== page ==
The Court first recited the law applicable to interpreting insurance policies–according to their plain terms and definitions. The Court’s role was to look at the policy as a whole and attempt to enforce the policy as intended, so that all provisions of the policy are defined and implemented. In this case, the court noted that “at risk” was not defined in the policy. If the policy was interpreted as ACE argued, the term “at risk” would be redundant and the provision “premium purposes only” would be irrelevant. Finally, the court pointed out that following ACE’s logic, the $2.5 million limit on flood damage would also be meaningless, as the deductible amount would always be more than the flood loss limit. Given that the approach proposed by ACE left provisions of the policy without any import or meaning, the Court rejected that position and found for Castle.

After Johnson was terminated by her employer, a subsidiary of a Florida company, Johnson went to work for a competitor. Claiming that working at Johnson’s new job violated a non-compete agreement that she had signed, her prior employer sued Johnson and her new employer. The agreement sued upon contained a provision dictating that Florida law governed the parties’ relationship. The Court determined that because the parties contracted to apply Florida law, Florida Law controlled. Notwithstanding that holding, the court refused to apply Florida law.

The court discussed the general rule that while parties to a contract are free to agree to be governed by a particular state’s law, that was true so long as that governing state had some relationship to the parties or their transaction, and the law was not “truly obnoxious” to New York’s public policy. In this case, the court found that one of the related parties to Johnson’s former employer was based in Florida so that Florida law could apply. However, because Florida law on the enforcement of non-compete agreements was “truly obnoxious” to New York’s public policy, the court refused to apply that law.

The court explained that New York disfavors restricting an employee from competing with a past employer once employment has been terminated so that an individual is not prevented from earning a livelihood. Even when non-compete agreements are enforced, they are done so only to the extent that they are not unduly harsh or burdensome. Florida law, however, specifically excludes any consideration of the hardship suffered by the employee when enforcing such an agreement. Florida law further provides that a Florida court must consider the reasonable protection of the legitimate business interest established by the employer, and should not construe the non-compete provision narrowly against the employee. This “anti-employee bias” contained in Florida law, which is almost the mirror image of New York law, was found to be obnoxious and unenforceable in New York. The New York court was not persuaded by the employer’s argument that while Florida law was written as such, undue hardship was in fact considered by Florida courts’ in their practical application of the statute.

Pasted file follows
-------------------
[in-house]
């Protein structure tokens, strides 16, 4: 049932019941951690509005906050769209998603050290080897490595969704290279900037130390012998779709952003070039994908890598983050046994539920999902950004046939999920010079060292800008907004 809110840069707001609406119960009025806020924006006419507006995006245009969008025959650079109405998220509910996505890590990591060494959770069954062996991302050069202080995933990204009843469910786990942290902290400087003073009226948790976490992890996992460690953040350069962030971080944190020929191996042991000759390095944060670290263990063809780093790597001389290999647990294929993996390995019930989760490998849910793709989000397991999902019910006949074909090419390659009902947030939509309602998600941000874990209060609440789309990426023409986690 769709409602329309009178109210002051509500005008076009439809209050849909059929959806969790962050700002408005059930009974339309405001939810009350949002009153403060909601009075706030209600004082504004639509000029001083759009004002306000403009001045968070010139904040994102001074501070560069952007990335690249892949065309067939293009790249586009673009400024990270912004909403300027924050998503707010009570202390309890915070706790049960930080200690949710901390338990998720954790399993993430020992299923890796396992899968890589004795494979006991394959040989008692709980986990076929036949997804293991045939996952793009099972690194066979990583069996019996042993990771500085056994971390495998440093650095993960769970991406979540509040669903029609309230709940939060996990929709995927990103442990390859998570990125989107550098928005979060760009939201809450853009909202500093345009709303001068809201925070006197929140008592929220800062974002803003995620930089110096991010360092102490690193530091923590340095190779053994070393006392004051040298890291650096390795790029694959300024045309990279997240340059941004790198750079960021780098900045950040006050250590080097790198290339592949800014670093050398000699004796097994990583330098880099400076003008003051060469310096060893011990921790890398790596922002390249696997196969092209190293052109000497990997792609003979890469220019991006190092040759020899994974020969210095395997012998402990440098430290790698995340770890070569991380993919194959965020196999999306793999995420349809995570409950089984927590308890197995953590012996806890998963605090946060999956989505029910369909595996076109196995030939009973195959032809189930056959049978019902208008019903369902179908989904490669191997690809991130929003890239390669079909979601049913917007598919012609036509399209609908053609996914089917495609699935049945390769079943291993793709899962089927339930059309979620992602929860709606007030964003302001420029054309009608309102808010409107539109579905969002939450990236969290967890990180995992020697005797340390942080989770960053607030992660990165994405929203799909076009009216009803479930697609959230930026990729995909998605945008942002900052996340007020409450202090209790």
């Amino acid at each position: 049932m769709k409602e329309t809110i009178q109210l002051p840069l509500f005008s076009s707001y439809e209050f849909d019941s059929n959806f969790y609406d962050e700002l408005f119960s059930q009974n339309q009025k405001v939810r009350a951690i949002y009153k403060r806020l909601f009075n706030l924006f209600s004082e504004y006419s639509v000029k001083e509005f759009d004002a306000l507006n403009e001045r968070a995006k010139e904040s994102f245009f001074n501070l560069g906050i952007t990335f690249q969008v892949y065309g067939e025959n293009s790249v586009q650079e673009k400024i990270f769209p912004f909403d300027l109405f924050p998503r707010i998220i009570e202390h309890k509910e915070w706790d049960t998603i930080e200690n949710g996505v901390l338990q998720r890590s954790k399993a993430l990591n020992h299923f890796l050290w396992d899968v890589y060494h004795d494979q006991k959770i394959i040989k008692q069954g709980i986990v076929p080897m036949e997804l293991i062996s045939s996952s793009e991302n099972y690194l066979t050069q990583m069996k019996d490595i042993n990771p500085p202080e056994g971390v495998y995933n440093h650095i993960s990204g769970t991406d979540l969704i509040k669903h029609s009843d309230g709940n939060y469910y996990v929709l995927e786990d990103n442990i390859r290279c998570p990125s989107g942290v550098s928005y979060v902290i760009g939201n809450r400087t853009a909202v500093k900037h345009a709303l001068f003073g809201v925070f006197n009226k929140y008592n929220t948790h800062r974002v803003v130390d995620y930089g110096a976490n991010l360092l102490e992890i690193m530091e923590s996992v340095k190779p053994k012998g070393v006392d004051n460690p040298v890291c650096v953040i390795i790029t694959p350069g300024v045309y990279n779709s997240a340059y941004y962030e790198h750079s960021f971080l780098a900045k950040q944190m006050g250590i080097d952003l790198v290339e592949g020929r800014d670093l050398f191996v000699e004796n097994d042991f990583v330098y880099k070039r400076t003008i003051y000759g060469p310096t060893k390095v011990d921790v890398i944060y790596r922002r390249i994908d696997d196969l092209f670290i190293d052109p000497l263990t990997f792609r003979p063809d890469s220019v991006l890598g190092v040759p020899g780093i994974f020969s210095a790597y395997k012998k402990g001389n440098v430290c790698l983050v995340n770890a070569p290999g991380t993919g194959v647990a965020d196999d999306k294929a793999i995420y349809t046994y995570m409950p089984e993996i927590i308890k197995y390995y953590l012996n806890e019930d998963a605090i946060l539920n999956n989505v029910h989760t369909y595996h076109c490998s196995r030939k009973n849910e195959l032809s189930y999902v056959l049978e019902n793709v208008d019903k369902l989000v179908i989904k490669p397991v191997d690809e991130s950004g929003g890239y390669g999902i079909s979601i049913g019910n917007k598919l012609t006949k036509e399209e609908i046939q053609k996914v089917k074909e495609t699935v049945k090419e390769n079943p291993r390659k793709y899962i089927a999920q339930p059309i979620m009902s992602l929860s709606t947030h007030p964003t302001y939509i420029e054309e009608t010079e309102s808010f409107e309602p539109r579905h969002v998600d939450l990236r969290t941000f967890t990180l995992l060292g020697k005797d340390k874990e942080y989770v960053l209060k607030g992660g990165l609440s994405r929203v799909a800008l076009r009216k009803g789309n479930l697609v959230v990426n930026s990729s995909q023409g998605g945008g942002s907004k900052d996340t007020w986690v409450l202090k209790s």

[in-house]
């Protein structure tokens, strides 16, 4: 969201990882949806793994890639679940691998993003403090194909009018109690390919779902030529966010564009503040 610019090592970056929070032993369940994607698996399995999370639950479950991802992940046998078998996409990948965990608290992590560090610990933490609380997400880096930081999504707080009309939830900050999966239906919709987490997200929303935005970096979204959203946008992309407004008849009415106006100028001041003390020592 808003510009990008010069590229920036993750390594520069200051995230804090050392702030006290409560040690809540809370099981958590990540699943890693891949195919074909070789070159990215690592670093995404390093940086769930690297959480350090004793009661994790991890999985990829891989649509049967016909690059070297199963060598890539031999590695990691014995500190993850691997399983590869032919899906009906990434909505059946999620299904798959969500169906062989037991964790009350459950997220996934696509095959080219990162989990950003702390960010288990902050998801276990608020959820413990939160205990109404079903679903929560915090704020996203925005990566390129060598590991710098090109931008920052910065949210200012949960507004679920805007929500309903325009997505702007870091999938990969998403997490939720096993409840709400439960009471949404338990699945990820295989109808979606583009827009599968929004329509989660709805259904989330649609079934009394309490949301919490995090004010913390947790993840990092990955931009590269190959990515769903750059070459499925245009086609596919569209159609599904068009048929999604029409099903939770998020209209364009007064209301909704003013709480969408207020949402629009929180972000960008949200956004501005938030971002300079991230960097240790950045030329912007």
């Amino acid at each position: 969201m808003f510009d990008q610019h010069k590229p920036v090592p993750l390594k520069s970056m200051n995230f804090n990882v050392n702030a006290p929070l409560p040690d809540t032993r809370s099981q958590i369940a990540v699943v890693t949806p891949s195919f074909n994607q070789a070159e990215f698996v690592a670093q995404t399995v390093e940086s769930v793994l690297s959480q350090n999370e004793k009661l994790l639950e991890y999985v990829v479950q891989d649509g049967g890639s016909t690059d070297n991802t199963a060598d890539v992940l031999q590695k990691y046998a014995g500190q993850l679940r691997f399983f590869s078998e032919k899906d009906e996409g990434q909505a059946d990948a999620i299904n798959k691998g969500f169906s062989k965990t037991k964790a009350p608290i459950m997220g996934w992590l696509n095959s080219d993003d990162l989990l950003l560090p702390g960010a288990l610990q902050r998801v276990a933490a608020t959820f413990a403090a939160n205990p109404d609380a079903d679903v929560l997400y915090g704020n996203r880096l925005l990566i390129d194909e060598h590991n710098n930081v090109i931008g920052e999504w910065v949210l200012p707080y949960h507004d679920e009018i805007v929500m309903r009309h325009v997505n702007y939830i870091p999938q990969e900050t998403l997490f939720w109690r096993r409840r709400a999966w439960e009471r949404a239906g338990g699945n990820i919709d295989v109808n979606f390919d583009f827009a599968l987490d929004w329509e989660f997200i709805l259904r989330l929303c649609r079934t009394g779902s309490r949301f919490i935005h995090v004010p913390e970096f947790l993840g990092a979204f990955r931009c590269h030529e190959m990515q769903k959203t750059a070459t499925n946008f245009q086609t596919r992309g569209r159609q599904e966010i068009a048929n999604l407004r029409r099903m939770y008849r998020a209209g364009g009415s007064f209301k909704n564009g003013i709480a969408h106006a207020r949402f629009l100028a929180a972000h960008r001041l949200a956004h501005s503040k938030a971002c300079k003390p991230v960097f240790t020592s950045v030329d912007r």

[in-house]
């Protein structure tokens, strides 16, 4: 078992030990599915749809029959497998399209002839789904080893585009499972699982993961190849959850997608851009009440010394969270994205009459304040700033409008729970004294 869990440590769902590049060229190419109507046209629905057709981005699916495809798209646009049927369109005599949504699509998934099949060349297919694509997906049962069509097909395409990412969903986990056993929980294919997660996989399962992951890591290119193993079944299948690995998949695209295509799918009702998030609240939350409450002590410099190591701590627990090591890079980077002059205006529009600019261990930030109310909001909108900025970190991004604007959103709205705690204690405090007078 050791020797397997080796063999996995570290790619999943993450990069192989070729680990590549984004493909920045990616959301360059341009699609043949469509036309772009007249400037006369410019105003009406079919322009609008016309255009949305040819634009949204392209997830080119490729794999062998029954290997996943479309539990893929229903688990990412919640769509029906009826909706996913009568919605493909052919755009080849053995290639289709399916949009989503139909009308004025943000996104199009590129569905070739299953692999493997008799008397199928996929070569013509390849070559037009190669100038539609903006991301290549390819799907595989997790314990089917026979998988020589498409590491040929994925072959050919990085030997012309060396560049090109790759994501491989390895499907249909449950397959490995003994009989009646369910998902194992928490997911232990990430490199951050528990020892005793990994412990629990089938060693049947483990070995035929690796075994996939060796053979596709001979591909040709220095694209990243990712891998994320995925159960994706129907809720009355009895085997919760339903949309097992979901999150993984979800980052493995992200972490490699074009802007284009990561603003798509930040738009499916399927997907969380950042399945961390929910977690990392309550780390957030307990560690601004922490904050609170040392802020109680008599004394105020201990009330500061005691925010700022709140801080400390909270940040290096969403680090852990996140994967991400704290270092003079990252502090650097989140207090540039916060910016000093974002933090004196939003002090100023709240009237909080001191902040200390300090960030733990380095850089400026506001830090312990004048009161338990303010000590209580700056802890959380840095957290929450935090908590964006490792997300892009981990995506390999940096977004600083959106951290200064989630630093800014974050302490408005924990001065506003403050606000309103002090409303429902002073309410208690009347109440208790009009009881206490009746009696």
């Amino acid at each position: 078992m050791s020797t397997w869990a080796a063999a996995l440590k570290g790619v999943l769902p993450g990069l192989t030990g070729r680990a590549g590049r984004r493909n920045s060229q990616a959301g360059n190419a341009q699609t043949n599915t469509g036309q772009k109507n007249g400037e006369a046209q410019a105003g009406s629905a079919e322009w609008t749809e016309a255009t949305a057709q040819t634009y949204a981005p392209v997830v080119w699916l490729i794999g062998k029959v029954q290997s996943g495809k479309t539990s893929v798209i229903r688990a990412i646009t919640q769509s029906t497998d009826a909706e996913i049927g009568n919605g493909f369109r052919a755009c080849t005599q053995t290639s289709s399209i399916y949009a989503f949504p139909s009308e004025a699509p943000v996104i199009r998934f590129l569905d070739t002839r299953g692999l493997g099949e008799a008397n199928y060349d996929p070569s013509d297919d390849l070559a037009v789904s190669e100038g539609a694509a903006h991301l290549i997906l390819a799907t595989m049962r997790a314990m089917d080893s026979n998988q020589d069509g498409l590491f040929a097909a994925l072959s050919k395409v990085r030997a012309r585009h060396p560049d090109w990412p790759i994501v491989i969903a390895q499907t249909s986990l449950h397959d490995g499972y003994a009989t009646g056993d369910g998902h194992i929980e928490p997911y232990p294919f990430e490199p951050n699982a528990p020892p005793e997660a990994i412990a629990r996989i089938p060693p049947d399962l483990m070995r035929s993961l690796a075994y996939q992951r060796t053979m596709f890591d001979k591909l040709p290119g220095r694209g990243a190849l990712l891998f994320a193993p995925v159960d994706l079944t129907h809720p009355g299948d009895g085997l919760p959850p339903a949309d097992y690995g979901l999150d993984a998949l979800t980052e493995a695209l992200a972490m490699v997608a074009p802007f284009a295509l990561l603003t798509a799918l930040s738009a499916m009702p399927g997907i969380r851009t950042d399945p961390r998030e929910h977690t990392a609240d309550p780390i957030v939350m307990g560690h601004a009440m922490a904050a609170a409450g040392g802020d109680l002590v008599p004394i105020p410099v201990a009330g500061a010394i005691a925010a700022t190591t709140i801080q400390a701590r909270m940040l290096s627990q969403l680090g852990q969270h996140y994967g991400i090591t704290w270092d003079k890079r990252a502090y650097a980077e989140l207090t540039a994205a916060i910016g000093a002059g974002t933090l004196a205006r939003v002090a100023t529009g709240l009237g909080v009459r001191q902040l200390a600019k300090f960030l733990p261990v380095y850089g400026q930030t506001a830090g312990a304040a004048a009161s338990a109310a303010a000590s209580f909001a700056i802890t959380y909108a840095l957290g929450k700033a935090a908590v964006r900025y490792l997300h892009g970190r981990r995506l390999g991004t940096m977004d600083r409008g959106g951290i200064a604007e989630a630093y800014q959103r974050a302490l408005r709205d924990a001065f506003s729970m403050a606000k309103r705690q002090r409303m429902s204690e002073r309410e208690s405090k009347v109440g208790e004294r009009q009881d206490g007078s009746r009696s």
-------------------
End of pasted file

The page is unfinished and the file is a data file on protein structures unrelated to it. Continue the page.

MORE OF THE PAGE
An issue that client’s grapple with concerns how to measure damages where a contract to buy real property is breached by the purchaser. In 2013, the Court of Appeals (New York State’s highest court) addressed this in a comprehensive decision.

Parties to a real estate contract often assume that where a buyer fails to close, and the seller is forced to sell that property to another, the seller is entitled to damages from the first buyer that is equal to the difference between the first contract price and the second contract price (assuming the contract does not limit damages, which is often the case). This assumption is drawn from general legal principles and common-sense intuition. That assumption, however, is wrong.

The court in White v. Farrell addressed this issue. White entered into a contract to purchase a property from Farrell for $1.725 million. As in almost every transaction, the contract had certain contingencies. In an effort to close, the parties agreed to remove the contingencies in exchange for certain promises and a payment. Ultimately, unhappy with a particular issue, White terminated the contract.

After closing on their house, plaintiffs Douglas and Joanna Dean found extensive termite damage. At that time, a home owner’s policy was in place. The Deans spent the next year or so renovating the house. Their insurance policy renewed in March 2006. As the renovations were being completed, a fire destroyed the house, in May 2006. In June 2006, the carrier refused to cover, claiming that the house was unoccupied and thus not a “‘residence premises’ [sic]” and ineligible for coverage. The carrier also alleged that the Deans lied about their intended use of the property-that they would live there.

Remarkably, the trial court granted the carrier’s request to dismiss the case. The Appellate Divisions reversed, finding ambiguity in how the term “residence” was defined. The Court of Appeals, New York’s highest court, agreed with that finding.

The court questioned how the word residence should, or could, be defined. Mr. Dean stated that he was at the house regularly to work on it, and that he sometimes ate and slept there. Therefore, Mr. Dean could be seen as residing in the house. The court further held that just because the house contained no furniture did not mean that the house was not occupied (which the carrier also used as its basis to deny coverage). Because of this confusion, the Appellate Division’s decision was confirmed and the dismissal was reversed.